7. In a clothes drier having a cabinet, a housing in said cabinet, a drum in said housing mounted for rotation for tumbling clothes therein, heat ing means in the cabinet, a conduit for the flow of air connected to the housing, an annular housing connected to said conduit and having an outlet opening an air-moving element in said annular housing embodying a plate having radial vanes for propelling air through said conduit and about the inner periphery of the annular housing, a lint trap in the outlet opening having a peripheral wall containing openings, radial vanes extending outwardly of the wall in the path of the moving air for directing it through the wall on which the lint from the air is trapped, and motor means for driving said drum and airmoving element, said peripheral wall being annular in shape and extending inwardly of the housing to provide a central air passageway through which the air may pass when the peripheral wall is clogged with lint, said trap being removable from the outlet opening for cleaning purposes.

8. In a clothes drier having a housing, a drum in the housing, a rotor in said drum, heating means adjacent to said housing in the path of flow of air thereinto, a conduit secured to said housing, an annular housing connected to said conduit and having an outlet opening, an air propeller within the annular housing for directing the flow of air from the first said housing and drum toward the inner peripheral wall thereof and out the outlet opening thereof, a removable lint trap in the outlet of the annular housing having a peripheral wall of annular shape made of screenlike material and having a central opening, vanes extending outwardly from said peripheral wall within the annular housing for interrupting the flow of air and directing it through the wall on which the lint is trapped, and motor means for driving the rotor and said air propeller.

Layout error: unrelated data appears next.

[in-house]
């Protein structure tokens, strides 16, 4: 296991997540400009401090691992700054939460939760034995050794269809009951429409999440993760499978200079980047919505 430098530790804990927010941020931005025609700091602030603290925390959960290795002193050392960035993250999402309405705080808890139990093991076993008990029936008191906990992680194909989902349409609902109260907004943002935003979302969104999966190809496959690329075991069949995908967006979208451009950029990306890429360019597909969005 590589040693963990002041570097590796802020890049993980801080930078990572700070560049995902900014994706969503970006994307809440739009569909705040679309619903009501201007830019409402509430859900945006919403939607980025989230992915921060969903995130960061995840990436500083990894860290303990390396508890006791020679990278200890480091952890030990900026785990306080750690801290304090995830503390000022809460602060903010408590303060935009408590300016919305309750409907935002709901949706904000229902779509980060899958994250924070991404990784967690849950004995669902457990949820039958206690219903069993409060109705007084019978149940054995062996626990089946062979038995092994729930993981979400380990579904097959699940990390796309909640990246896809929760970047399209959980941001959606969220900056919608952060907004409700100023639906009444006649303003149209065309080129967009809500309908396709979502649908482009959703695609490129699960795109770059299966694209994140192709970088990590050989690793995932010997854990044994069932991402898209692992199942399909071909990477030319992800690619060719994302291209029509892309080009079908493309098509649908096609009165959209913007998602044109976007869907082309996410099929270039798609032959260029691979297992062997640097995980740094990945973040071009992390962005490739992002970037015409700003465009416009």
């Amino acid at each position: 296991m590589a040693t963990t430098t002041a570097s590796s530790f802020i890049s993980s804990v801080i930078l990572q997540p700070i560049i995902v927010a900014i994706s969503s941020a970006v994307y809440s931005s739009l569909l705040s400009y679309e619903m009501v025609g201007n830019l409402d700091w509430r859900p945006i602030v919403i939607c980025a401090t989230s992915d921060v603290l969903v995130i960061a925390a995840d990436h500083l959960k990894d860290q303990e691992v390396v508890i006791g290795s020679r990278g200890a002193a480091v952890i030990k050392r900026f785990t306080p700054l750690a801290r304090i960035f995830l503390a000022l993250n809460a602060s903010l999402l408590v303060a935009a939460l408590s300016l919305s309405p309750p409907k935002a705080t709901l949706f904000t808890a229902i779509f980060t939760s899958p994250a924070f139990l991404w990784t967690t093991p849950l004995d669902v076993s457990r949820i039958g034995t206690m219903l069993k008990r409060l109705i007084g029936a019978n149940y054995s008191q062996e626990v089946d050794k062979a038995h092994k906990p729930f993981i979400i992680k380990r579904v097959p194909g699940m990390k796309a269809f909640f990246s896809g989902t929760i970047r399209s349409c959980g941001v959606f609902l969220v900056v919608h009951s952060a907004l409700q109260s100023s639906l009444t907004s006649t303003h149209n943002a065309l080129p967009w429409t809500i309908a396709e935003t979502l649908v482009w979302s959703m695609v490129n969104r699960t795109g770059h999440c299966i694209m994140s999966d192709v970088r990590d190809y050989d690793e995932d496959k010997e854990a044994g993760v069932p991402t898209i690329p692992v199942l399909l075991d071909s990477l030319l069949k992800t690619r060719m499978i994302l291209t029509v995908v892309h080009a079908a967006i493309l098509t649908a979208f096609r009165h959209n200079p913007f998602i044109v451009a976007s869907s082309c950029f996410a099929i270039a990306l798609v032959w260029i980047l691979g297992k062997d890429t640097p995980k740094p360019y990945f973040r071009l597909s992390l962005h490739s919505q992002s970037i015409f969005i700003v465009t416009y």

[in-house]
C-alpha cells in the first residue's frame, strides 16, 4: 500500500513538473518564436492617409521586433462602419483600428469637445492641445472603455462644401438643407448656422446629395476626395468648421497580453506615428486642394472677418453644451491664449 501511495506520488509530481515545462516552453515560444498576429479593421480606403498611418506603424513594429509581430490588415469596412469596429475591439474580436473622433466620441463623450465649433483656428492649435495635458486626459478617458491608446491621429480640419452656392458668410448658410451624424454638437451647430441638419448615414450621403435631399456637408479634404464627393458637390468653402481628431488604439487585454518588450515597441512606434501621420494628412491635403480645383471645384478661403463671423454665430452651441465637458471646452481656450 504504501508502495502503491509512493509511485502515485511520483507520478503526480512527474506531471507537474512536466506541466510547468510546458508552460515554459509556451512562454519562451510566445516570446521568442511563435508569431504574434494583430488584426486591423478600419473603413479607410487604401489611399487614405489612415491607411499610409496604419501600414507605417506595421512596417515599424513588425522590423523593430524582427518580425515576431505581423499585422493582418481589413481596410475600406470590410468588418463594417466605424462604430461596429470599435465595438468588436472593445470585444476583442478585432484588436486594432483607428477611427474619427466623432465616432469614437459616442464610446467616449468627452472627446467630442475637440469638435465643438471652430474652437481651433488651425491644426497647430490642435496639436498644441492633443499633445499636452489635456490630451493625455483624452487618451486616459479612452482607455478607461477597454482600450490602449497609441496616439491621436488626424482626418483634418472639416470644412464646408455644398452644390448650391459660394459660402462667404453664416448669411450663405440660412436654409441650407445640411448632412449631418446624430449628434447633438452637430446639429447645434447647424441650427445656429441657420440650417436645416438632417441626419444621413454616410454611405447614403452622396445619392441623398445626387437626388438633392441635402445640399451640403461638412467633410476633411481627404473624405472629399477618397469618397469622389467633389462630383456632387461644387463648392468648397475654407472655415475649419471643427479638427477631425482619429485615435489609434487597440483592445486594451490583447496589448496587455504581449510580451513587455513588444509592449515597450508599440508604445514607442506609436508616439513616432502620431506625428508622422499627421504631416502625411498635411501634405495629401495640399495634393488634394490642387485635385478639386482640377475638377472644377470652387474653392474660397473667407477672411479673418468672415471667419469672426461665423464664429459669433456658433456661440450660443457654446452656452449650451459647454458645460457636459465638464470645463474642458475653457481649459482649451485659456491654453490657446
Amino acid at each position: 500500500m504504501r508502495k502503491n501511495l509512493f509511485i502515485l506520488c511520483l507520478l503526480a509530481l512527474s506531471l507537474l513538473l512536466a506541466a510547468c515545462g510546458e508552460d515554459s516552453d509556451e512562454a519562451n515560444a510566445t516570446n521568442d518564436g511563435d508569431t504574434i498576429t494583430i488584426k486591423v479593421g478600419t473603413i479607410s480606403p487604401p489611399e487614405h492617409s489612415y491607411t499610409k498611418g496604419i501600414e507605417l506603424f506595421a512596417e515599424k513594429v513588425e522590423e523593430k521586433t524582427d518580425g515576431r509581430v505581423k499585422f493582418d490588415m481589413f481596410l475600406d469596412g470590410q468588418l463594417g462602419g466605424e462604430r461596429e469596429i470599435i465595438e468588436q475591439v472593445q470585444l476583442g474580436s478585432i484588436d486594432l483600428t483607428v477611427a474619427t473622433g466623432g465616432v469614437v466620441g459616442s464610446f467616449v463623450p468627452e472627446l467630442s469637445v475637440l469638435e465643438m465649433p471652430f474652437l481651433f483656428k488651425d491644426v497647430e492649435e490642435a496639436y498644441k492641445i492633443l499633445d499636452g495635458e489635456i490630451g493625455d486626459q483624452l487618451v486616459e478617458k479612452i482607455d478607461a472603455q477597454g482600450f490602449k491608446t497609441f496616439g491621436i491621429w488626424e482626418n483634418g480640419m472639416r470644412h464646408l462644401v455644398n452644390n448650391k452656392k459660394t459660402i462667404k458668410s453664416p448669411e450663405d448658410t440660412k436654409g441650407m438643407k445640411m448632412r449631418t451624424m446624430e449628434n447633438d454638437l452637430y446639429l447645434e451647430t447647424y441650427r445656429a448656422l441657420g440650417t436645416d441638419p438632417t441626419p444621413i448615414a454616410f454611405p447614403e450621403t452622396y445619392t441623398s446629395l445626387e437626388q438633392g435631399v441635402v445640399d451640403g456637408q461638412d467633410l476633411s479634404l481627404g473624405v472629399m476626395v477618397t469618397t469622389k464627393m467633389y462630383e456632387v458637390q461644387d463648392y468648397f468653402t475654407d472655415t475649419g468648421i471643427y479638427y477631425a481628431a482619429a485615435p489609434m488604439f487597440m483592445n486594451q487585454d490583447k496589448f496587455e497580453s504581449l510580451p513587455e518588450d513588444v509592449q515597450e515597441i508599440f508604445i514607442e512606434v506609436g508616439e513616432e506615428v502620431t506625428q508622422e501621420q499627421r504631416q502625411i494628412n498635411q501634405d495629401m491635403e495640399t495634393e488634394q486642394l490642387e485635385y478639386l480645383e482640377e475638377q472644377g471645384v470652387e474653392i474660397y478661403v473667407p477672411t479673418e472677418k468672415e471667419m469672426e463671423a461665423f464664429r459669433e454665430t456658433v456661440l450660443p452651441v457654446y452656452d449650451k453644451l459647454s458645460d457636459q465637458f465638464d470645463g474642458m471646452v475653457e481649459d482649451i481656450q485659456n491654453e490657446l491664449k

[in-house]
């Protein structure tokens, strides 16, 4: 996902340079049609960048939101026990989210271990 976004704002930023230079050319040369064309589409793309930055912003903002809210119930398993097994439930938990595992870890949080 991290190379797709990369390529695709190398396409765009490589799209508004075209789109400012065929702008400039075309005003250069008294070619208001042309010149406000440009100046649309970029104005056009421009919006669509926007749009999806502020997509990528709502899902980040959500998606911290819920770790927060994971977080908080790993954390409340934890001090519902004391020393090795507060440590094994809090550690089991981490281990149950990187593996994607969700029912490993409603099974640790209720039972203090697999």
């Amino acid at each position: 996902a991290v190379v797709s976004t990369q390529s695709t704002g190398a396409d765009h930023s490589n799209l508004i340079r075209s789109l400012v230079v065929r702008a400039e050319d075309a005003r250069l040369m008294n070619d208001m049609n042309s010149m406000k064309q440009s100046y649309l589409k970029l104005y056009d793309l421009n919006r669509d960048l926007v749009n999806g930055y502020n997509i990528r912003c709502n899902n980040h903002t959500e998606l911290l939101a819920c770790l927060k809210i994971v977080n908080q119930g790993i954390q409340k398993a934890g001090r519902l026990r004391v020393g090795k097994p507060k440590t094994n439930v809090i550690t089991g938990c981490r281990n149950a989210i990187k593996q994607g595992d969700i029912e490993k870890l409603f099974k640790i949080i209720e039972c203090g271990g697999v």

9. In a clothes drier having a housing, a drum in the housing, a rotor in said drum, heating means adjacent to said housing in the path of flow of air thereinto, a. conduit secured to said housing, an annular housing connected to said conduit and having an outlet opening, an air propeller within the annular housing for directing the flow of air from the first said housing and drum toward the inner peripheral wall thereof and out the outlet opening thereof, a removable lint trap in the outlet of the annular housing having a peripheral wall of annular shape made of screenlike material and having a central opening, vanes extending outwardly from said peripheral wall within the annular housing for interrupting the flow of air and directing it through the wall on which the lint is trapped, and motor means for driving the rotor and said propeller, the ends of the air propeller and vanes being spaced substantially the same distance from the inner peripheral wall of the annular housing.

ROBERT D. SHAPTER.

References Cited in the file of this patent UNITED STATES PATENTS Number Name Date 1,358,599 White Nov. 9, 1920 1,427,674 Blaney Aug. 29, 1922 1,791,574 Pauly Feb. 10, 1931 1,864,201 Kegerreis et al June 21, 1932 2,108,084 Strobridge Feb. 15, 1938 2,173,603 Dodge Sept. 19, 1939 2,314,748 White Mar. 23, 1943 2,328,256 Breckenbridge Aug. 31, 1943 2,334,025 ONeill Nov. 9, 1943 2,389,433 Houg-h Nov. 20, 1945 2,398,880 Broglie Apr. 23, 1946 2,406,494 Ferris Aug. 27, 1946 2,412,078 Breckenridge et al. Dec. 3, 1946 2,434,886 Pugh Jan. 20, 1948 2,438,995 Forney Apr. 6, 1948 FOREIGN PATENTS Number Country Date 626,563 Great Britain July 18, 1949

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Referenced by
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US2827276 *5 Mar 195318 Mar 1958Rheem Mfg CoLaundry dryer
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US7627960 *30 Jun 20038 Dec 2009General Electric CompanyClothes dryer drum projections
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Classifications
U.S. Classification34/82, 55/473, 55/506, 34/604
International ClassificationD06F58/02, D06F58/04
Cooperative ClassificationD06F58/02, D06F58/04
European ClassificationD06F58/02, D06F58/04